740.00119 Council/2–1047: Telegram

The United States Deputy for Austria at the Council of Foreign Ministers ( Clark ) to the Secretary of State


903. Delsec 1211 from Clark. Deputies for Austria at February 8 session heard Mr. I. S. Senin, representative Ukrainian SSR, give views, obviously Soviet inspired, re Austrian treaty.24 Senin declared treaty should ensure prevention Austria being used in future as place d’armes for attacks vs her neighbors; political and economic sovereignty Austria; prohibition Anschluss or bloc with Germany; Austria guarantee to suppress Pan German and Nazi propaganda; transfer to Germany all Germans coming to Austria after March 13, 1938; and settlement displaced persons problem by repatriation discussion followed Senin’s presentation.

Chairman announced receipt of communication from Yugoslav delegation, which stated that it required more time to study Austrian documents re Carinthia and would be unable to appear at joint session with Austrian delegation until end of next week. This is undoubtedly another move by Soviets to stall discussion of frontier claims by Yugoslavs and Czechs.

During discussion articles on withdrawal Allied forces and termination ACA control, sharp debate ensued between Gousev and me when, after British and French indicated agreement with US views in these matters, I pressed Gousev for his views re the 90-day withdrawal clause. Gousev evaded direct reply and went into long tirade against US and British for not following wording satellite treaty clauses when the latter were applicable Austria. He claimed CFM in New York decided that this would be done to facilitate drafting Austrian treaty. He referred particularly to my stand on war criminal [Page 128] article and concluded that because of US and British tactics he now reserved right non-adherence to satellite wording for articles under discussion.

In reply to Gousev I insisted that some Austrian problems were entirely different in nature from those found in satellite states and therefore treaty clauses for those states should not be followed blindly in drafting Austrian treaty. I admitted desirability making maximum use satellite clauses but insisted deputies must determine applicability. Re war criminal article, I emphasized determination to stand by US position. (In this connection, I note with satisfaction your comments re this subject in Secdel 1288, February 7,25 received subsequent to session reported in this message.) I concluded by again putting direct question to Gousev whether he was or was not agreeable to 90-day withdrawal.

Gousev remained evasive, stating that he would make no exception to rule using satellite treaty wording when such was applicable Austria. At this point, British deputy reminded Gousev that CFM decided only upon using general form satellite treaties framing Austrian treaty and had not specified that exact wording of clauses in satellite treaties must be taken for Austria.

Replying to question by me, Gousev stated Soviet representatives on military committee insisted upon variation from satellite treaty wording because Austria presented special problem re demilitarization, denazification, etc. This gave me opportunity to say that the existence in Austria of certain conditions which did not prevail in satellite states was also reason why I insisted upon modifications in war criminals article and that Gousev’s position re military clauses made my case that much stronger.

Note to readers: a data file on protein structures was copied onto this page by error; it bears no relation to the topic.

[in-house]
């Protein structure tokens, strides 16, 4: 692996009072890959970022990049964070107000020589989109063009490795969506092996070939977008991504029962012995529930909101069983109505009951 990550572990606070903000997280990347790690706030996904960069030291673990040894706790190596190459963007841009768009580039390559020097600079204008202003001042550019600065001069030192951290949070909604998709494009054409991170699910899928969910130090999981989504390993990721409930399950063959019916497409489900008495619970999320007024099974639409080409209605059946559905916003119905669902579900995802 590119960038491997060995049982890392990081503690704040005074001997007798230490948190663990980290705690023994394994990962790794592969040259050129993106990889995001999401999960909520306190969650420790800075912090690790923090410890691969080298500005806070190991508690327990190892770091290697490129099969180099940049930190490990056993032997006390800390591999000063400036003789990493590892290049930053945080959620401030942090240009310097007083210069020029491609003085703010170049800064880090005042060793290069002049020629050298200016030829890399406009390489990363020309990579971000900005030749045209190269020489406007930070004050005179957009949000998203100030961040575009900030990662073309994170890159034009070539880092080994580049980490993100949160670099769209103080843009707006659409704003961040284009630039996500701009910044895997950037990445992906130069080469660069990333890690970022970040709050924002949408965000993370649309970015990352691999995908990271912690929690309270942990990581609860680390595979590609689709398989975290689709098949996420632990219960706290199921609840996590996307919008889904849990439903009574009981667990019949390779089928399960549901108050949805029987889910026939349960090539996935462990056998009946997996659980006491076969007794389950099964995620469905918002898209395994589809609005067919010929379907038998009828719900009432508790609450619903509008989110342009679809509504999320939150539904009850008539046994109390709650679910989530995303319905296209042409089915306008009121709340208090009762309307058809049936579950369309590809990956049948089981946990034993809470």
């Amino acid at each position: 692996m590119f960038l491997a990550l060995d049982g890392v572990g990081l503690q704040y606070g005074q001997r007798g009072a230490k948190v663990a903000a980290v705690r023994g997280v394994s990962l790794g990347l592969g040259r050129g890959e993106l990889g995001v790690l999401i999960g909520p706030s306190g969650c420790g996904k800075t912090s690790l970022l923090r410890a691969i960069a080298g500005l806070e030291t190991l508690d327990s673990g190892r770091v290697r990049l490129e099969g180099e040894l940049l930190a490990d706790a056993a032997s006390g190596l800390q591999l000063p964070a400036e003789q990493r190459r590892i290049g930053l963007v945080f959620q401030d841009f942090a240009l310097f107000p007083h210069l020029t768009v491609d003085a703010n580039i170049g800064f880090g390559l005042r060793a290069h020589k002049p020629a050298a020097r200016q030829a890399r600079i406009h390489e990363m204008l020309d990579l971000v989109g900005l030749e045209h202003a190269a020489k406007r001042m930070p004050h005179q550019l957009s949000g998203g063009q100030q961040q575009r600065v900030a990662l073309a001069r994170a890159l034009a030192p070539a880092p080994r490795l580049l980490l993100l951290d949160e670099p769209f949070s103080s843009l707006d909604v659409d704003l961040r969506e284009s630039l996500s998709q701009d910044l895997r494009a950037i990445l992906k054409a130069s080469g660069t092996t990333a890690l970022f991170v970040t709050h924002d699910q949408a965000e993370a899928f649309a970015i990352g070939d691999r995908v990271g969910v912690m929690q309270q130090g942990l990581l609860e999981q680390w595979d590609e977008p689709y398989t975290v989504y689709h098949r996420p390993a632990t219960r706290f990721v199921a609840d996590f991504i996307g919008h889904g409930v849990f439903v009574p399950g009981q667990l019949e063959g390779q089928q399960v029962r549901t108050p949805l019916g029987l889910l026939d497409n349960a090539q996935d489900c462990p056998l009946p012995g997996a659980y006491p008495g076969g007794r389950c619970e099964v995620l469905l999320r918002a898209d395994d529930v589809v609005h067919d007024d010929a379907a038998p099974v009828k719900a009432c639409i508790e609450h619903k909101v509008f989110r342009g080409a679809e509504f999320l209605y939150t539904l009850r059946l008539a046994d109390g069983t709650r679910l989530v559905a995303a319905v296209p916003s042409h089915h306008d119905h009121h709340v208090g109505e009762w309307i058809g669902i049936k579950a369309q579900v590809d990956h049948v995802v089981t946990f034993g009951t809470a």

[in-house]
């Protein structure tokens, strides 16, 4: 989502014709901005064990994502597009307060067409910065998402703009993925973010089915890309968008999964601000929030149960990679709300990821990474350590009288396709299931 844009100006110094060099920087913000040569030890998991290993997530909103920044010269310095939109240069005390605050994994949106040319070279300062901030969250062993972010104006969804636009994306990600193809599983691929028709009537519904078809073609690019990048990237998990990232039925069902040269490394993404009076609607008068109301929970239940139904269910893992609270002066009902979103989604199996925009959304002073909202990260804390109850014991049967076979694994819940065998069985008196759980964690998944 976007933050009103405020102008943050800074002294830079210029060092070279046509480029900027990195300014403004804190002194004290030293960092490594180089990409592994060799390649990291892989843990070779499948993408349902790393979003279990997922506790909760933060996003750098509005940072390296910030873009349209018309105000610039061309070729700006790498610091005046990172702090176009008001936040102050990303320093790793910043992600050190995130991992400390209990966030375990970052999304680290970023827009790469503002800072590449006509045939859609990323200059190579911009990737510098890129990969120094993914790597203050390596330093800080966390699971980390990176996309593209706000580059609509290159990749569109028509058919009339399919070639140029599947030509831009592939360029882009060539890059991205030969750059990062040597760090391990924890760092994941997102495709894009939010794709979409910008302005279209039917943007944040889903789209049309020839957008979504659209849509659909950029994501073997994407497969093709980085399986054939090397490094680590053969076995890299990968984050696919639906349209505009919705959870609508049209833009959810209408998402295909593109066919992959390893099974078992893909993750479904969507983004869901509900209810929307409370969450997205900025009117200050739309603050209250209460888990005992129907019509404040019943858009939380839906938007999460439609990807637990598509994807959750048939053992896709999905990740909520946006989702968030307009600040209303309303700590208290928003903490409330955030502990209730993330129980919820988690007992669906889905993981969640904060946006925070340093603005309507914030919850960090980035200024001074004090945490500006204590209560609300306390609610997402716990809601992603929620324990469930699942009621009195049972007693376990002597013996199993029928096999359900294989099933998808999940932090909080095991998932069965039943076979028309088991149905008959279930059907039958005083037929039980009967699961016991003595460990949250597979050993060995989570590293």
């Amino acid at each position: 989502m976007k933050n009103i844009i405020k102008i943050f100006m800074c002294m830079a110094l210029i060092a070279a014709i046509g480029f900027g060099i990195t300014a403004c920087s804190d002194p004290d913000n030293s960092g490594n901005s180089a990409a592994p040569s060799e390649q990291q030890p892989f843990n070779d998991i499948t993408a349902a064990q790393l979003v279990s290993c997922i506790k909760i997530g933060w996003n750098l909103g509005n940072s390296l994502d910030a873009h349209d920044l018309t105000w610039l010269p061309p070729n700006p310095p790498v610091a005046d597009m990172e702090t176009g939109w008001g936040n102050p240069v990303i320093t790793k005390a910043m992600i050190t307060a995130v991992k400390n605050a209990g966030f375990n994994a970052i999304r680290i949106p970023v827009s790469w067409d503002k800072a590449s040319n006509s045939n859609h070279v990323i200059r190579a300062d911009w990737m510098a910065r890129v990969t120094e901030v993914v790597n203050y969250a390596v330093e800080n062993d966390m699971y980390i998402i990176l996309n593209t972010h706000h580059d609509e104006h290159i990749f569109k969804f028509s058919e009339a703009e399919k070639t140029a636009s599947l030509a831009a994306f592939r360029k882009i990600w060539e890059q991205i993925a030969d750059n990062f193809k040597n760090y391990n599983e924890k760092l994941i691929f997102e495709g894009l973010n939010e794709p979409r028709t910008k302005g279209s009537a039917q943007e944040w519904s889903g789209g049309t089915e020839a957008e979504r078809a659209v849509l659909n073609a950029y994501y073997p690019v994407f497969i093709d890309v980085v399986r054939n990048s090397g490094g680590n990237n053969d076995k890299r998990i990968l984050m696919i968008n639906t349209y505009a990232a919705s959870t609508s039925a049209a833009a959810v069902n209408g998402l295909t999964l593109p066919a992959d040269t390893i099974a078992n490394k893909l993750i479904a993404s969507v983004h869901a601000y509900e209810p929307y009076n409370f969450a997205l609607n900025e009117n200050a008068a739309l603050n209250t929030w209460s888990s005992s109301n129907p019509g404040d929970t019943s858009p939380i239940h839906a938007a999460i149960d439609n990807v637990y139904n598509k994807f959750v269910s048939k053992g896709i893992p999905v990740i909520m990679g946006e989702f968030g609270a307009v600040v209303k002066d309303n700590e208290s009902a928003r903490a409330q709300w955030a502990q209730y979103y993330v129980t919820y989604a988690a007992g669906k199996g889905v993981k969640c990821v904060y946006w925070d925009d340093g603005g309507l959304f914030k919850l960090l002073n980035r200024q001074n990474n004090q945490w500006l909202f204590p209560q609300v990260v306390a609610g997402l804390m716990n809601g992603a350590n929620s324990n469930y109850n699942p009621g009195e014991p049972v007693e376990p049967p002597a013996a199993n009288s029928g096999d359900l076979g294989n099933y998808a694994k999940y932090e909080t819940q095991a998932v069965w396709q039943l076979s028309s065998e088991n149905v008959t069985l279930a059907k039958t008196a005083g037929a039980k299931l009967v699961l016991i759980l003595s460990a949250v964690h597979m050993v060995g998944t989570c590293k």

I continued to press for an answer, accusing Gousev directly of evasion. He finally reluctantly indicated Soviet position on withdrawal same as other deputies, and article was referred to military committee for drafting. Deputies also agreed refer without discussion prisoner of war article to same committee. Deputies meet next on February 11 to hear report of political committee. Considering that conference has now run four weeks, I consider progress far from satisfactory. Arguments today typical of Soviet tactics engaging in lengthy discussions of issues not directly contributing to agreement or compromise. Gousev consumes too much time criticizing proposals other powers and offers little by way of constructive effort or alternate proposals. Main issues to date are demilitarization, denazification, displaced persons, war [Page 129] criminals, and guarantees of Austria’s independence and territorial integrity. Referral some of these questions to ACA, proposed by Gousev, merely results in unagreed report from Vienna, delays solution problem here and provides Soviet opportunity for repeating familiar propaganda. Progress in military and economic committees extremely slow, with time consuming arguments over single sentences and sometimes words. Agreement by Soviets on clauses similar those in satellite treaties generally forthcoming, but they usually noncommittal on clauses designed especially to cover Austrian problems.

Dept pass to War Department for information.

  1. This was the 18th Meeting of the Deputies for Austria. The text of the Ukrainian statement was circulated to the Deputies as document C.F.M.(D) (47) (A) 45, February 7, 1947, not printed.
  2. Not printed, but see footnote 23, p. 127.